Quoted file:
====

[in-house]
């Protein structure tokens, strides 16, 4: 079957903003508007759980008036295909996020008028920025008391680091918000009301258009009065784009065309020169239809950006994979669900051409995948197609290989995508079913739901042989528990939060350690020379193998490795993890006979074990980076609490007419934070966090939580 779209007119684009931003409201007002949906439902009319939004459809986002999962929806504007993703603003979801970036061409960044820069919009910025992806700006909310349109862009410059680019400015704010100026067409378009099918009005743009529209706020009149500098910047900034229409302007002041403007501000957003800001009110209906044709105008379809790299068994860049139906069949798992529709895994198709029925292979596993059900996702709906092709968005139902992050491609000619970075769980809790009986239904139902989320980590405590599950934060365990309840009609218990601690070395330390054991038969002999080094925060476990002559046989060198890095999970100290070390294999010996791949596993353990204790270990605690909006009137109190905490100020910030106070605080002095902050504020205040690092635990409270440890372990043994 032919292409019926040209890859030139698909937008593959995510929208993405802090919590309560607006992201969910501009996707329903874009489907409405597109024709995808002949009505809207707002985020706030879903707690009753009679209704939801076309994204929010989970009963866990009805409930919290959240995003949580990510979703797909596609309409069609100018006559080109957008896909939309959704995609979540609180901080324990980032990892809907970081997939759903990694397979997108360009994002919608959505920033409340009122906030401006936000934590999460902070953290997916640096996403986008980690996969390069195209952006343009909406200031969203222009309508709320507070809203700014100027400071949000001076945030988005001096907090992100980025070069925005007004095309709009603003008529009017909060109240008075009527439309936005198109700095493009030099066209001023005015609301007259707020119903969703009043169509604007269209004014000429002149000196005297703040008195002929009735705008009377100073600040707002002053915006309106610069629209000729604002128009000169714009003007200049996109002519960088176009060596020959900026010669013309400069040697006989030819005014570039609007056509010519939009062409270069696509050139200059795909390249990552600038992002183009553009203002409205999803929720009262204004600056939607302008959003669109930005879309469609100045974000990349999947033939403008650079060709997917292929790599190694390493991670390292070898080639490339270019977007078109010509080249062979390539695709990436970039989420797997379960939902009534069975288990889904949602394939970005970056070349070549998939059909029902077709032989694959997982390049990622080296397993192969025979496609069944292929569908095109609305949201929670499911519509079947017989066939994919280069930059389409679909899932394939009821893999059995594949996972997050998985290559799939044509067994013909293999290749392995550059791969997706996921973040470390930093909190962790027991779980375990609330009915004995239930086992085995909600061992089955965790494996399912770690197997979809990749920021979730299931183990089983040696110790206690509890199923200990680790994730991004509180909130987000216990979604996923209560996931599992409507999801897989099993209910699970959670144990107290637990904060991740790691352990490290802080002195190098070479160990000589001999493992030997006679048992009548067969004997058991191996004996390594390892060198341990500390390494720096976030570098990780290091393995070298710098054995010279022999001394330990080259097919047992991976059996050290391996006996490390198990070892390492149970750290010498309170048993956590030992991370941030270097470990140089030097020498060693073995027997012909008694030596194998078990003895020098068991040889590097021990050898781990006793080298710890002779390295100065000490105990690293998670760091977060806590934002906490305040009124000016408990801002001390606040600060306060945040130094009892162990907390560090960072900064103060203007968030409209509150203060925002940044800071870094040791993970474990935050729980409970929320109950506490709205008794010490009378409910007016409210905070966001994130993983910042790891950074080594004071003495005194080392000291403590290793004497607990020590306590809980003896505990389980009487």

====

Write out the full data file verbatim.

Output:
[in-house]
């Protein structure tokens, strides 16, 4: 079957903003508007759980008036295909996020008028920025008391680091918000009301258009009065784009065309020169239809950006994979669900051409995948197609290989995508079913739901042989528990939060350690020379193998490795993890006979074990980076609490007419934070966090939580 779209007119684009931003409201007002949906439902009319939004459809986002999962929806504007993703603003979801970036061409960044820069919009910025992806700006909310349109862009410059680019400015704010100026067409378009099918009005743009529209706020009149500098910047900034229409302007002041403007501000957003800001009110209906044709105008379809790299068994860049139906069949798992529709895994198709029925292979596993059900996702709906092709968005139902992050491609000619970075769980809790009986239904139902989320980590405590599950934060365990309840009609218990601690070395330390054991038969002999080094925060476990002559046989060198890095999970100290070390294999010996791949596993353990204790270990605690909006009137109190905490100020910030106070605080002095902050504020205040690092635990409270440890372990043994 032919292409019926040209890859030139698909937008593959995510929208993405802090919590309560607006992201969910501009996707329903874009489907409405597109024709995808002949009505809207707002985020706030879903707690009753009679209704939801076309994204929010989970009963866990009805409930919290959240995003949580990510979703797909596609309409069609100018006559080109957008896909939309959704995609979540609180901080324990980032990892809907970081997939759903990694397979997108360009994002919608959505920033409340009122906030401006936000934590999460902070953290997916640096996403986008980690996969390069195209952006343009909406200031969203222009309508709320507070809203700014100027400071949000001076945030988005001096907090992100980025070069925005007004095309709009603003008529009017909060109240008075009527439309936005198109700095493009030099066209001023005015609301007259707020119903969703009043169509604007269209004014000429002149000196005297703040008195002929009735705008009377100073600040707002002053915006309106610069629209000729604002128009000169714009003007200049996109002519960088176009060596020959900026010669013309400069040697006989030819005014570039609007056509010519939009062409270069696509050139200059795909390249990552600038992002183009553009203002409205999803929720009262204004600056939607302008959003669109930005879309469609100045974000990349999947033939403008650079060709997917292929790599190694390493991670390292070898080639490339270019977007078109010509080249062979390539695709990436970039989420797997379960939902009534069975288990889904949602394939970005970056070349070549998939059909029902077709032989694959997982390049990622080296397993192969025979496609069944292929569908095109609305949201929670499911519509079947017989066939994919280069930059389409679909899932394939009821893999059995594949996972997050998985290559799939044509067994013909293999290749392995550059791969997706996921973040470390930093909190962790027991779980375990609330009915004995239930086992085995909600061992089955965790494996399912770690197997979809990749920021979730299931183990089983040696110790206690509890199923200990680790994730991004509180909130987000216990979604996923209560996931599992409507999801897989099993209910699970959670144990107290637990904060991740790691352990490290802080002195190098070479160990000589001999493992030997006679048992009548067969004997058991191996004996390594390892060198341990500390390494720096976030570098990780290091393995070298710098054995010279022999001394330990080259097919047992991976059996050290391996006996490390198990070892390492149970750290010498309170048993956590030992991370941030270097470990140089030097020498060693073995027997012909008694030596194998078990003895020098068991040889590097021990050898781990006793080298710890002779390295100065000490105990690293998670760091977060806590934002906490305040009124000016408990801002001390606040600060306060945040130094009892162990907390560090960072900064103060203007968030409209509150203060925002940044800071870094040791993970474990935050729980409970929320109950506490709205008794010490009378409910007016409210905070966001994130993983910042790891950074080594004071003495005194080392000291403590290793004497607990020590306590809980003896505990389980009487």